Citizenship, Development and Security: How to ‘Operationalise’ Concepts Across Disciplines and Contexts?
This one-day workshop is organised by the Civil Society, Development and Democracy (CDD) and Security, Conflict and Justice (SCJ) Pathways and is open to all ESRC and non-ESRC funded PhD and MA Social Research students within the WRDTP’s seven partner universities. Whilst this workshop is aimed at CDD and SCJ Pathway students, PGRs from all seven interdisciplinary Pathways are welcome to attend.
This workshop will bring together academics and PGR students to reflect upon and discuss how to operationalise concepts across disciplines and contexts. Drawing on their expertise, guest speakers will explore the concepts of Citizenship, Development and Security and how these might differ in different disciplines and/or across different institutional contexts. Speakers will reflect on how they address/overcome/manage the difficulties that arise from this in their own research. This will help stimulate a debate around the concepts themselves, how they are understood and discussed in different academic fields, and/or how they might depart from their theoretical-normative use.
Students attending this training will gain:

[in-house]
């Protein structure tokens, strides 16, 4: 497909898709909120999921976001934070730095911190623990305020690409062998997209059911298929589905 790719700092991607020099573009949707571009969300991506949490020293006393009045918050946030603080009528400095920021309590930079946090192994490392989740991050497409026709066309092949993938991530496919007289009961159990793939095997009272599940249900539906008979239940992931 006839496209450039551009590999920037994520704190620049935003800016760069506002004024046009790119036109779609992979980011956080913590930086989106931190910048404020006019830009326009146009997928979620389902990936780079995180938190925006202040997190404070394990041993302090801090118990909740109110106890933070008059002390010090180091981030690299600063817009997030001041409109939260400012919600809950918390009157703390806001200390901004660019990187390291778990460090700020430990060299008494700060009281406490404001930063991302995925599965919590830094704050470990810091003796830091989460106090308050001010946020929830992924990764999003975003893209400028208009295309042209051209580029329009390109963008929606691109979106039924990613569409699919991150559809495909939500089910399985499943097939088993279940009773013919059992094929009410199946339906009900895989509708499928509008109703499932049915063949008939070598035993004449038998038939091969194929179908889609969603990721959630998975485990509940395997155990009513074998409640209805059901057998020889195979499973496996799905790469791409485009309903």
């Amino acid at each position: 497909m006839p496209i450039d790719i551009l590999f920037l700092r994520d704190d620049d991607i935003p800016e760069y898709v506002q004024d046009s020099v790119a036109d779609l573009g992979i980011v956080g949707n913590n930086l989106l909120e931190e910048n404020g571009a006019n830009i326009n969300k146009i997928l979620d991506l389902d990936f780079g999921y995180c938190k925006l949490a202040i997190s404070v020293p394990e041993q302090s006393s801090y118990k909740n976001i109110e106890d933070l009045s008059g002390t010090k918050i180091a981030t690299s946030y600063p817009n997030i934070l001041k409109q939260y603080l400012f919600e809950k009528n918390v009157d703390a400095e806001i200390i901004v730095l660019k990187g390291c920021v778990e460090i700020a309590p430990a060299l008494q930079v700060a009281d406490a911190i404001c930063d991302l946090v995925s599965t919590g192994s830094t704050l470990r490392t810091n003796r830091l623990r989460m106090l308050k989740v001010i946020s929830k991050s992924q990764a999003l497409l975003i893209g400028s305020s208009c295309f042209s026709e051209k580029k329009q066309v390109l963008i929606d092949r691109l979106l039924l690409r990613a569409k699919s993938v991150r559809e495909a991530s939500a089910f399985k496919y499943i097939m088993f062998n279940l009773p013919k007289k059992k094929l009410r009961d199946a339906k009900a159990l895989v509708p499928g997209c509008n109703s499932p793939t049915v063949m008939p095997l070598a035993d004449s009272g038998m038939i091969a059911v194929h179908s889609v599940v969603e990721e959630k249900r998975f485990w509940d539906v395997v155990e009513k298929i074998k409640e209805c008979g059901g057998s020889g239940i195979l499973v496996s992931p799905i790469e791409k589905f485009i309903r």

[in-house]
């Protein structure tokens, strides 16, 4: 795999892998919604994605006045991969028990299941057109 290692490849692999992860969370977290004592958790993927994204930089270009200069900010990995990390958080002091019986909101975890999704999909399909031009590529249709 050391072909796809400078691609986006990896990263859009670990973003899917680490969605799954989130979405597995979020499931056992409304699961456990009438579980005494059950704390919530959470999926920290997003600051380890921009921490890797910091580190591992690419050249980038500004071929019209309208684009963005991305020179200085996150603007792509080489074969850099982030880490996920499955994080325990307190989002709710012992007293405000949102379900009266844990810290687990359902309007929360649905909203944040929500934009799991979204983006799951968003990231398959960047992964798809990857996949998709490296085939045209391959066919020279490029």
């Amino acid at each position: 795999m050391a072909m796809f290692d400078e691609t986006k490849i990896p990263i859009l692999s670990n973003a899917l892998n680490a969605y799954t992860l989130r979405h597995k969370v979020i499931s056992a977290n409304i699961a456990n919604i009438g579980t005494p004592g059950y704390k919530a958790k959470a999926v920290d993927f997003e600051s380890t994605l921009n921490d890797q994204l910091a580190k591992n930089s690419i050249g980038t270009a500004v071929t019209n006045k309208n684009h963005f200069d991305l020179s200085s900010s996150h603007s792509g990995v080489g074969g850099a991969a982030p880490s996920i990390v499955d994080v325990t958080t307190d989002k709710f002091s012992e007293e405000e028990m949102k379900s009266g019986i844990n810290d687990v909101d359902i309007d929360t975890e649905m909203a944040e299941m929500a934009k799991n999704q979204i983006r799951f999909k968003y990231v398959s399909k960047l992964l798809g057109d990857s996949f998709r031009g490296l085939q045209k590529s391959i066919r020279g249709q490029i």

– Critical insights into current academic debates regarding the concepts of Citizenship, Development and Security that are pertinent for their research;
– Insights into the challenges of researching and conceptualising these concepts in different contexts and across disciplines.
– Insights into how to go about operationalising these concepts for research purposes (be it data collection or dissemination).
– An opportunity to engage with experienced academics to ask questions that are relevant to their own PhD project.
Indrajit RoySenior Lecturer
Dr Indrajit Roy is Senior Lecturer at the University of York’s Department of Politics and co-director of the York Interdisciplinary Global Development Centre. His research and teaching strengthen critical approaches to global development politics through three projects: (i) The politics of inclusive growth in the global South; (ii) The comparative ‘politics of hope’ across the global South and global North; and (iii) The impact of “rising powers” on the global order.
Roxana BarbulescuAssociate Professor
My area of expertise focuses on migrant communities and practices of migration and mobility particularly in connection with migrants' and refugees’ rights, citizenship, intra-EU mobility, diverse cities, borders, migration control and nations. I am a social scientist with an interest in policy interventions and enthusiasm for comparative research.
Adam WhiteSenior Lecturer in Criminology
Adam is a Senior Lecturer in Criminology in the School of Law, University of Sheffield. His research focuses on four interconnected themes:
The rise of the private security and private military industries in the postwar era.
Corresponding issues of governance, regulation and legitimacy in the security and military sectors.
The conceptual and empirical connections between war and crime.
The changing nature of state-market relations.
These interests are multidisciplinary, lying at the intersection of criminology, politics, international relations and socio-legal studies.
This training session will be delivered face-to-face at the University of Sheffield. This event will not be recorded.